How Geography Impacts Animal Evolution in Tropical Caribbean Lizards
Evolution isn't just influenced by other animals and cataclysmic events; it's also influenced by geography. Now, scientists have taken a closer look at a Caribbean lizard in order to find out a little bit more about how geography can impact the evolution of species.
In this case, the researchers focused on Bergmann's rule, which is the tendency for warm-blooded animal body size to increase in colder environments. This rule has long been controversial with debate over whether or not it applies to col-blooded animals, and how the rule applies within or among species.
In order to better understand how interspecific and intraspecific patterns of animal size change through space, the researchers created a unified model. More specifically, they focused on two groups of Anolis lizard, one located in Cuba and the other located in the Dominican Republic. The scientists found that the size of the lizards actually decreased with elevation on both islands. Yet the model itself indicated that different ecological and evolutionary processes were responsible on each island.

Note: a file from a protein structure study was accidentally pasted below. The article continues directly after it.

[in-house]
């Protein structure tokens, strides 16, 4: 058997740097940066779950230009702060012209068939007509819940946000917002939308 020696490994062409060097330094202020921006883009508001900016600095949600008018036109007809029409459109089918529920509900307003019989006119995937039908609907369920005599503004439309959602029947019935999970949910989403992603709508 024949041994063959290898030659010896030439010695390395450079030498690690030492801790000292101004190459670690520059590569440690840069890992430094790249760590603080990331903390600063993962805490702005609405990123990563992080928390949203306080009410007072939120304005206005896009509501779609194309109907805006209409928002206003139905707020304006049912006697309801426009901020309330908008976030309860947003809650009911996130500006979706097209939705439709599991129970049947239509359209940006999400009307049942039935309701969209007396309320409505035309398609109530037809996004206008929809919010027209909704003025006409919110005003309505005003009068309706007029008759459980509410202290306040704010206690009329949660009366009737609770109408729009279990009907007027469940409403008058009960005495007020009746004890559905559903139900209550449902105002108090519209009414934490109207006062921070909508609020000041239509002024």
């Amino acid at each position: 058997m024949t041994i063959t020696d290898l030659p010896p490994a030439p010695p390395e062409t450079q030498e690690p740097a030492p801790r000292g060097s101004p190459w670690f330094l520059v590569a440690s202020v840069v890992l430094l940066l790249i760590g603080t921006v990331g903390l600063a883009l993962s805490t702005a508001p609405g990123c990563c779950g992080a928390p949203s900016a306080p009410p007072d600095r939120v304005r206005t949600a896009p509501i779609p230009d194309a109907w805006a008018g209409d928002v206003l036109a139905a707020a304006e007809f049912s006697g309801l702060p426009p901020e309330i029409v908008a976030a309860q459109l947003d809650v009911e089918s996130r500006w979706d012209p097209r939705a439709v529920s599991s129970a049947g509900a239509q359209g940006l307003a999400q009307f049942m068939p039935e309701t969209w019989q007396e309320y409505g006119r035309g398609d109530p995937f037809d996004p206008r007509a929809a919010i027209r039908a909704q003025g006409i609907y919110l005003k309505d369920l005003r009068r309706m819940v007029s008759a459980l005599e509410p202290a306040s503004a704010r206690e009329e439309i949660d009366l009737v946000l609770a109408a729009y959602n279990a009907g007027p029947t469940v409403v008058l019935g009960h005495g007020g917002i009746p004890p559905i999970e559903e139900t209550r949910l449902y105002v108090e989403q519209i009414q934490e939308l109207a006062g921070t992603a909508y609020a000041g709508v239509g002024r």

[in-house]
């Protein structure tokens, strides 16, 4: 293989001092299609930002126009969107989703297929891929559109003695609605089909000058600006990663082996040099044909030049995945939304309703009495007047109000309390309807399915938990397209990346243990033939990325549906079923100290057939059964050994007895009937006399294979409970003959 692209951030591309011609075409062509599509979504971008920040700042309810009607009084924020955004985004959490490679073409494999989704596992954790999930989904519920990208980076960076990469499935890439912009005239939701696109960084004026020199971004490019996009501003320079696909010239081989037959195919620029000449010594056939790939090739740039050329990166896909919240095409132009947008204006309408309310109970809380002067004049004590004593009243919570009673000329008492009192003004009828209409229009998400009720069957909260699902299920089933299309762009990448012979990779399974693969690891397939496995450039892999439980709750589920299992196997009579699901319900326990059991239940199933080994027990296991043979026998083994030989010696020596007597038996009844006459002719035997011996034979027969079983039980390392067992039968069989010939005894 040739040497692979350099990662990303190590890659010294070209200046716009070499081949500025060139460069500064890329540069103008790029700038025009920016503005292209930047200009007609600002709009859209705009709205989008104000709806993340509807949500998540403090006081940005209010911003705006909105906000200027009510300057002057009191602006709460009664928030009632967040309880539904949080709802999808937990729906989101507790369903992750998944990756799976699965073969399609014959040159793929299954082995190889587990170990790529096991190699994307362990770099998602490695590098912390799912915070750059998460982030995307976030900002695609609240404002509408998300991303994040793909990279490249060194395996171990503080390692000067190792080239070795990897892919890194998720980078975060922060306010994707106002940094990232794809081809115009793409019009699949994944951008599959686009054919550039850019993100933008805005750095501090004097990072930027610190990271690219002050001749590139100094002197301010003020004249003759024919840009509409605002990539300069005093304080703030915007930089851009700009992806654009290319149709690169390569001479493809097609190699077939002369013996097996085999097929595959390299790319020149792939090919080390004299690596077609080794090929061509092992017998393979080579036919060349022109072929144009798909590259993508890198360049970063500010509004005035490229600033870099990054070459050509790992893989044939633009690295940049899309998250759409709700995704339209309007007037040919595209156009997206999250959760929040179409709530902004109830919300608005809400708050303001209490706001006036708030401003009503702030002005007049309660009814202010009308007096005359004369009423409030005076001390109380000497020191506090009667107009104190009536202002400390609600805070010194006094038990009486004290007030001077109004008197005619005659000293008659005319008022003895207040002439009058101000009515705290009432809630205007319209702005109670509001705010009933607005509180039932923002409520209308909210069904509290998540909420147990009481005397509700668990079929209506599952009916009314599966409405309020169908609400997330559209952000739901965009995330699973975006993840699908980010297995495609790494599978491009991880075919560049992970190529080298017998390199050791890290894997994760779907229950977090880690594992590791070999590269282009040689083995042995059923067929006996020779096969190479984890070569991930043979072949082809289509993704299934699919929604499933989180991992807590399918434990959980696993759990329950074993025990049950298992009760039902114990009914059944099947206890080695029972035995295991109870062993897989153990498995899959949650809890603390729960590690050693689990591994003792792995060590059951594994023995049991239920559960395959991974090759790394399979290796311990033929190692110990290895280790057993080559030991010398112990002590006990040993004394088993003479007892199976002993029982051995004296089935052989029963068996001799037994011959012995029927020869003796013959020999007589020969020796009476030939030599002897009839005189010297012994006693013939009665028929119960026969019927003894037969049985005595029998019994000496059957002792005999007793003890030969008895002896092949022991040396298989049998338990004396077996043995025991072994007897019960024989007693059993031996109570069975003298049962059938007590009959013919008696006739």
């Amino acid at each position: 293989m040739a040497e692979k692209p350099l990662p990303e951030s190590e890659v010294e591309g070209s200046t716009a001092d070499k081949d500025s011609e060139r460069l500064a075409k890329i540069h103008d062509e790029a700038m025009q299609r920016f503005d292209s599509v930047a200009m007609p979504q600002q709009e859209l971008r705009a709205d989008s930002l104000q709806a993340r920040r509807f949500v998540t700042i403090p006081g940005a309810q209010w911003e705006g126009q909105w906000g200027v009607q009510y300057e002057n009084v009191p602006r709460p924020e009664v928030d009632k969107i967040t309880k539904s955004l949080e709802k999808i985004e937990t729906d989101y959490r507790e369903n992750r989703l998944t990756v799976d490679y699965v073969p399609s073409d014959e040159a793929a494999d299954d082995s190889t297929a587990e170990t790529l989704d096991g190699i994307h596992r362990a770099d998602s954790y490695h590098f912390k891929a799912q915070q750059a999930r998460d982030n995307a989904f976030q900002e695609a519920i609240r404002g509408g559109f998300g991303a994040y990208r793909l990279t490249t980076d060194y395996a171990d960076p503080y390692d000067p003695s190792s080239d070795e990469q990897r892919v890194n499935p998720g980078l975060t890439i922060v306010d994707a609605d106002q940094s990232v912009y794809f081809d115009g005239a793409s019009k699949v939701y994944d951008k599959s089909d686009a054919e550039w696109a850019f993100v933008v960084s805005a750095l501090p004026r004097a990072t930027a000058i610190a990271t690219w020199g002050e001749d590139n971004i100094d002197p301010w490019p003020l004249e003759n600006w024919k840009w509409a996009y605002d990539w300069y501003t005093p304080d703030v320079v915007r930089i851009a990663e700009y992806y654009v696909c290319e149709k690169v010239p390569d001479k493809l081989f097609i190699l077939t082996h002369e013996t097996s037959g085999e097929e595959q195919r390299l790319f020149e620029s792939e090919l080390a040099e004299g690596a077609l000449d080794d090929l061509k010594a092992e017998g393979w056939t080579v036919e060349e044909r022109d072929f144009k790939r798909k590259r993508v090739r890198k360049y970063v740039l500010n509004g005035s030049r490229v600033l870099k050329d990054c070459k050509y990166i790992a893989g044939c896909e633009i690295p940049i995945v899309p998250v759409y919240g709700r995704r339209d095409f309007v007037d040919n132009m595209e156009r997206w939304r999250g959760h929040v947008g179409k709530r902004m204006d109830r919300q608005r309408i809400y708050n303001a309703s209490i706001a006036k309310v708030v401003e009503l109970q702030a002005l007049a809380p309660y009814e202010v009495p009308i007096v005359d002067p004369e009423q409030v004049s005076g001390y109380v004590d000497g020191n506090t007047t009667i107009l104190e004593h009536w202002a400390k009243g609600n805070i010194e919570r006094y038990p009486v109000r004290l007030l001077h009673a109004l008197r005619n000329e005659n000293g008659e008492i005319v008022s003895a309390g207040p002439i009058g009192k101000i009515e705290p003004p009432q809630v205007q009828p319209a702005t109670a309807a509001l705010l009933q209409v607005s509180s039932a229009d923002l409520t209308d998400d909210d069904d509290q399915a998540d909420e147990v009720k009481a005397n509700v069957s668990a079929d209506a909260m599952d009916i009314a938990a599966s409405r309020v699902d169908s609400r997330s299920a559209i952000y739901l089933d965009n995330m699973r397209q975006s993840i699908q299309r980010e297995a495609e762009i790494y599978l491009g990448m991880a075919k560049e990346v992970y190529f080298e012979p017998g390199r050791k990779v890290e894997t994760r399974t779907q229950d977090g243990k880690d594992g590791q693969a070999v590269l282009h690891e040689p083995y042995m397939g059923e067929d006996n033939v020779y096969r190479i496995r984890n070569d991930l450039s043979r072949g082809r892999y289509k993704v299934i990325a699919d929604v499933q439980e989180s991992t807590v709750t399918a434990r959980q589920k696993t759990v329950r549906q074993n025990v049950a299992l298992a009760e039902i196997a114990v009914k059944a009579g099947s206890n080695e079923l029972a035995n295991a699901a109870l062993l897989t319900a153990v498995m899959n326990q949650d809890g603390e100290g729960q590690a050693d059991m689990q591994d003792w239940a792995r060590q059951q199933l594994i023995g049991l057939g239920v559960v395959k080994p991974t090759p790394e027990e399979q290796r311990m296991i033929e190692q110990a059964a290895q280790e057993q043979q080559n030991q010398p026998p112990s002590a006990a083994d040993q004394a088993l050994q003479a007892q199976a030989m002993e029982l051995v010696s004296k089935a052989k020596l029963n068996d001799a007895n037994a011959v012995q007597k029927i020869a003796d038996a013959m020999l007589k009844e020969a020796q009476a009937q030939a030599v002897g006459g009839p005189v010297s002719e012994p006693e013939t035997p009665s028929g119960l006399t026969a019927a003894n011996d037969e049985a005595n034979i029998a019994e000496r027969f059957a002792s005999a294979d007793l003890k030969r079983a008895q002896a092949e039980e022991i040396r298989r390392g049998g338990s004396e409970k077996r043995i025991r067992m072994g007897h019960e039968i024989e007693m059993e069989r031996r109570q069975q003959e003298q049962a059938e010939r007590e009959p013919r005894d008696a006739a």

"Our results suggest that restricted analyses to either the intraspecific or interspecific levels can miss important patterns," said Martha Munoz, one of the researchers, in a news release. "Both must be considered. We believe our approach can help integrate a divided research program by focusing on how the combined effects of intra- and interspecific processes can enhance or erode trait-environment relationships at large biogeographic scales."
In fact, the researchers believe that the different geographies of Cuba and its neighbor Hispaniola may account for some of the varying patterns seen on each island. Hispaniola has climatic gradients that are far more extensive than on Cuba, for example. This greater extent also shows a greater potential for reduced dispersal of lizards and isolation by environment along tropical elevational gradients in Hispaniola.
"We found that the similar body size gradients in the lizards on both islands are constructed in very different ways," said Adam Algar, one of the researchers. "Even though lizards are smaller at high elevations on both islands, these body size patterns are underlain by very different processes. On Hispaniola, interspecific processes dominate, while on Cuba, intraspecific processes drive the pattern."
The findings are published in the journal The American Naturalist.